Disney Putting All Their Eggs into the Infinity Basket?

Disney's Infinity: the ultimate open world game or $100 million crap shoot?

Last month, Avalanche Software and Disney set the release date for their new Disney Infinity game for August. Primarily this was to allow time to add elements from the Star Wars universe into the already massive game world set.

The concept of Disney Infinity is to play inside the various 'worlds' based on their vast library of films, cartoons and TV series incorporating characters from those unique universes by purchasing figurines and power discs.

Figurines would be sold separately or sold in sets and each character would have their own abilities and powers, etc.

The Skylanders the Limit

Obviously, this play model has already been done before with Activision's Skylanders game and figures. And that game garnered much success.

This concept of combining a video game, action figures and collectible upgrades is something that seems to appeal to Disney's target age groups.

When the Mouse gets behind a project, they really get behind a project. Infinity's development to date is estimated at $100 million and so far taken nearly three years to put together.

But with their classic cartoon characters, recent movie franchises (Pirates of the Caribbean, The Lone Ranger, Wreck-It-Ralph) and the complete PIXAR library (Cars, The Incredibles, Toy Story) at their disposal and new characters being developed all the time, the potential is high for Infinity to a money printer.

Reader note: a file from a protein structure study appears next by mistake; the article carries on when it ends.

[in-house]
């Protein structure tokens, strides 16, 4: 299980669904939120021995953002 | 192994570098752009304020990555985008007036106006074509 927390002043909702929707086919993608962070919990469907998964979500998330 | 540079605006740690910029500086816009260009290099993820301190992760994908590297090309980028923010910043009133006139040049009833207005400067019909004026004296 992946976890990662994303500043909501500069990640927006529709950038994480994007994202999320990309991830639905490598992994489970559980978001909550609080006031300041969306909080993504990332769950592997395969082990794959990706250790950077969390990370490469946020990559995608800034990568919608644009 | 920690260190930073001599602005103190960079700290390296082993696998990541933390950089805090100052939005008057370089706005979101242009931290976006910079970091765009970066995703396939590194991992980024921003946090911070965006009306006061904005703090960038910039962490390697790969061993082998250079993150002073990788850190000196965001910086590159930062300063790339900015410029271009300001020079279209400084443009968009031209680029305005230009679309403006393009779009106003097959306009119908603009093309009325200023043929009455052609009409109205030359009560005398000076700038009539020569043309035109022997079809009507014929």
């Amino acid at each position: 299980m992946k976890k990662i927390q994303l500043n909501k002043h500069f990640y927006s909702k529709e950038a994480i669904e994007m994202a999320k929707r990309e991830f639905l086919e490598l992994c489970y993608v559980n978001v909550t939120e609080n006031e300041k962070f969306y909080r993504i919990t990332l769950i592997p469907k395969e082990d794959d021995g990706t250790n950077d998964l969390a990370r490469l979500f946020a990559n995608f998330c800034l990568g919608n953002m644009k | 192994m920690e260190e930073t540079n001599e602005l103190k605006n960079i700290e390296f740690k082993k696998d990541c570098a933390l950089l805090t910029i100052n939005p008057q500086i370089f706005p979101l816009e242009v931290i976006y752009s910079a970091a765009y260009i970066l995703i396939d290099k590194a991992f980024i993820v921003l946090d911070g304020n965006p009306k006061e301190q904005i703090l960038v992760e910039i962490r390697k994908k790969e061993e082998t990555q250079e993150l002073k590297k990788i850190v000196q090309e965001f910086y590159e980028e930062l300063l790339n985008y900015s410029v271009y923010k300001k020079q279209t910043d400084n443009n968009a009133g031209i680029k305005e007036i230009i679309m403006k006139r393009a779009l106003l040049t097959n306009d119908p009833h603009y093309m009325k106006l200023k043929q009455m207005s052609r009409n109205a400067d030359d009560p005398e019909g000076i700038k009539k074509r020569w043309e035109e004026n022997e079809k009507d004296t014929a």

However, how far is Disney going for just this one title?

Cleaning Out the Mouse House

The Disney Interactive Media Group had been struggling for some time to get above water, let alone stay above it. Numerous console games did not meet expectations and their Virtual World games (Pirates Online, Pixie Hollow, and World of Cars) suffered huge drop-offs in membership, resulting in the latter being closed completely.  Only Club Penguin maintains a strong, regular income. However, part of the MMORPG shift was across the border on nearly all RPGs, except those that changed their pay system or had a hugely loyal fan base.

Still, the writing was on the wall that their priorities needed to change.

In short order over the past few years, Disney has shut down or eliminated several game divisions.

  • Propaganda Games, makers of TRON: Evolution was in the middle of developing Pirates of the Caribbean: Armada of the Damned (a Pirates take on Fable) when the company closed up.
  • Black Rock Studios, the makers of racing games Pure and Split/Second, closed in 2011.
  • Fall Line Studios merged into Avalanche back in 2009. 
  • And just this year, Junction Point Studios, the creators of Epic Mickey and Epic Mickey 2, closed their doors.
  • Add to the list LucasArts. The gaming innovator and home to the Star Wars franchises is now being boarded up. Their library is being disseminated or distributed to licensers.